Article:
West Virginia University School of Public Health researchers are collaborating on a study designed to assess and improve training required for individuals responsible for implementing emergency response plans in mines.
Dr. Douglas Myers, assistant professor in the department of occupational and environmental health sciences at West Virginia, is leading the study, titled “Effective Mine Emergency Response Development Training: Design, Implementation, Retention and Evaluation.”
A $647,000 grant was recently awarded to research project by the Alpha Foundation for the Improvement of Mine Safety and Health, set up as part of the settlement from the 2010 Upper Big Branch mine disaster.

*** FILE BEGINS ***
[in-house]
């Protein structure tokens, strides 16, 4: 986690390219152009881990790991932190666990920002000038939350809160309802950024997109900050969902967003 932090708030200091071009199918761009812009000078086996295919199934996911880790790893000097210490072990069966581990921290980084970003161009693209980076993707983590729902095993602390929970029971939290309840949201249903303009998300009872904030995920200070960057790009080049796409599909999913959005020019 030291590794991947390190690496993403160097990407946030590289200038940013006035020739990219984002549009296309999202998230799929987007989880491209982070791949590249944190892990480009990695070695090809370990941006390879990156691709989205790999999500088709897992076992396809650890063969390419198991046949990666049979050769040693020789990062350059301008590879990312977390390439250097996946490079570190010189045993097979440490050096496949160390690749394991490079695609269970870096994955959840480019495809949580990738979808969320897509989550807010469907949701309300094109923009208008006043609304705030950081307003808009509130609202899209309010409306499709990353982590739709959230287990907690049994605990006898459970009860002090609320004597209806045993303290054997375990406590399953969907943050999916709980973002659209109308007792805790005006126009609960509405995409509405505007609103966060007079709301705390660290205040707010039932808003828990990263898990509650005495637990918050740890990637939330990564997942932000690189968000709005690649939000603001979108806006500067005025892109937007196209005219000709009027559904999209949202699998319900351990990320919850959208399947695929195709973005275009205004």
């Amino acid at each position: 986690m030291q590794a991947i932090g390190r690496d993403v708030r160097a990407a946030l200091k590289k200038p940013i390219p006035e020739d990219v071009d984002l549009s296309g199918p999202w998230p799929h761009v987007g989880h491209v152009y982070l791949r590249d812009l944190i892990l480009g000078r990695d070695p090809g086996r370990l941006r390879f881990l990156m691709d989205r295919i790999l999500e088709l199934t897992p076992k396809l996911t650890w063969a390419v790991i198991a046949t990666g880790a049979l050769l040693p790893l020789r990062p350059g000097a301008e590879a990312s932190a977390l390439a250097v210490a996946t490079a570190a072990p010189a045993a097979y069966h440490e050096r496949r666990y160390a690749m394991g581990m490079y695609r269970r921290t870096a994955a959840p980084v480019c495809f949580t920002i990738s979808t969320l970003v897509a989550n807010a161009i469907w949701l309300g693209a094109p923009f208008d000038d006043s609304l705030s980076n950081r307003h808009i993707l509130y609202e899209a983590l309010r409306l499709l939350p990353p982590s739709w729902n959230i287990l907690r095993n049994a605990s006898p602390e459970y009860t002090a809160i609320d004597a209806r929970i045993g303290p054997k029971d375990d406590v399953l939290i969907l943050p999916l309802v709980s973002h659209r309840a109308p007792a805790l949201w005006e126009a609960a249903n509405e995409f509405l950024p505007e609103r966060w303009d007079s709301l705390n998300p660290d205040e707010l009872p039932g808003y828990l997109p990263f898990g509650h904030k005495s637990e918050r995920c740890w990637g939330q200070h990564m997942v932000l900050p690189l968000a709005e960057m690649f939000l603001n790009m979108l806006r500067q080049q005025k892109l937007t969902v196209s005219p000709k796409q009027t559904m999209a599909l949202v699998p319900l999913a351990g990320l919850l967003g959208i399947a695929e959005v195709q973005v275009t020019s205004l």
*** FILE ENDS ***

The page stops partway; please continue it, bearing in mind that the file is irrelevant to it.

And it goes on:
Dr. Myers, along with a team from the United Mine Workers of America Career Center’s Mine Technology and Training Center, will look at the effectiveness of the training currently required for people working in the mines. The study will focus on mines in Pennsylvania, Ohio and West Virginia.
Research will determine how effective the training is in preparing certain people to implement their mine’s specific emergency response plan in case of a disastrous event. The team will also focus on ways to improve the capacity of those involved in such critical and potentially lifesaving activities.